UW: Admiralty Inlet an ideal spot for tidal power

SEATTLE (AP) - Nearly two years of monitoring show the Admiralty Inlet is an ideal place to harness tidal energy, University of Washington researchers say.

UW oceanographer Jim Thomson said they have measured currents of up to 8 knots, or 9 miles per hour, faster than initially expected. He said data collected so far also show the site isn't used much by marine species.

The Snohomish County Public Utility District wants to put two large turbines about 200 feet below the surface of Puget Sound.

UW researchers has been monitoring water speed, ambient noise and water quality at the site.

The pilot project would generate 100 kilowatts of electricity, or enough to power between 50 to 100 homes.

"We think it's a good site, and we think it's the right place to do a pilot project," said Thomson, who is also a UW assistant professor of civil and environmental engineering.

The school has been working with the public utility to find a good spot for two 30-foot turbines that will likely be installed by the PUD in late 2013.

Brian Polagye, a UW research assistant professor of mechanical engineering, presented recent findings at the American Geophysical Union's annual meeting Monday in San Francisco.

He and his colleagues have been studying the physical attributes of the site, including the noise and currents. They also will monitor the environmental effects of the turbines once they're installed in the water.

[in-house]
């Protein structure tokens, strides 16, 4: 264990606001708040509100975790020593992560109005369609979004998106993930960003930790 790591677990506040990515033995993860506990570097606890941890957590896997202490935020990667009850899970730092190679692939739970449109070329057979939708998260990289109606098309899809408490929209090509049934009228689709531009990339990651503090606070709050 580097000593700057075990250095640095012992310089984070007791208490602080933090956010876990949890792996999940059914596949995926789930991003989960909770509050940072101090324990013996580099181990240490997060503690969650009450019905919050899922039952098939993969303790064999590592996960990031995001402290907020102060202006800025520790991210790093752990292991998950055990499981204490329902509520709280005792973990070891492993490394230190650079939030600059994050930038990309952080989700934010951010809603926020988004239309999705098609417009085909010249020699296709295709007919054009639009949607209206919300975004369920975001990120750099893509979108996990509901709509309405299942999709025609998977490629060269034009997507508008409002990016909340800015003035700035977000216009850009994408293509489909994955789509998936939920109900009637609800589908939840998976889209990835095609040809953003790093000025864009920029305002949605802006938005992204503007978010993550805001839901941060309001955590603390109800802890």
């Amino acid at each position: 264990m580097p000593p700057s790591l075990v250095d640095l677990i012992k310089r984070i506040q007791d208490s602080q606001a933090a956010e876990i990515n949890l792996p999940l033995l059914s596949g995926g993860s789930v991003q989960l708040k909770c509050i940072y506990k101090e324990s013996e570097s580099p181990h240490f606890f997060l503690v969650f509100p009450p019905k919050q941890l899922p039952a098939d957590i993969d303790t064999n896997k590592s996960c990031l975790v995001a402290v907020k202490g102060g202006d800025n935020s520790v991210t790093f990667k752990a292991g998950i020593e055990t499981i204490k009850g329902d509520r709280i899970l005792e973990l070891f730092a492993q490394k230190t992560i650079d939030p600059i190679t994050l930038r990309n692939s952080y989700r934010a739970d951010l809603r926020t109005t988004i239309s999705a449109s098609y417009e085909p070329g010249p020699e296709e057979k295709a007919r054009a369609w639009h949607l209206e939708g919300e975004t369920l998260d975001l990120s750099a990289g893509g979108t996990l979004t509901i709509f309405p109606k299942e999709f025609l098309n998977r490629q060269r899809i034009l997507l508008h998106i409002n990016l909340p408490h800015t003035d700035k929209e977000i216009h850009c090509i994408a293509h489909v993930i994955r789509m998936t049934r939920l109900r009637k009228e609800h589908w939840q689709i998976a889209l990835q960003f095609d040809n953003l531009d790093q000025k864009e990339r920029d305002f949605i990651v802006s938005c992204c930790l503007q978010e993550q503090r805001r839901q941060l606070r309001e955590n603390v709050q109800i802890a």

"The results of this pilot project will help decide if this is an industry that has potential for going forward at the commercial scale, or if it stops at the pilot stage," Polagye said.

One issue is how the turbines may affect marine mammals, particularly endangered killer whales.

So far, it appears that orcas don't hang out in the area but tend to move through the channel closer to the surface, Thomson said.

"At this point, the good news is that there are no show stoppers," he said. "We haven't found a lot of use of marine species in the area. We haven't found anything that would really be a red flag."

Craig Collar, the PUD's energy resource development manager, said the PUD is planning to submit a license application to the Federal Energy Regulatory Commission early next year.

More work is being done to understand how the turbines will affect marine life.

Researchers are also trying to better understand how underwater noise from the turbines could affect marine mammals that use sound to navigate.

Thomson said it was surprising to learn how loud the site already is from shipping vessels and ferries.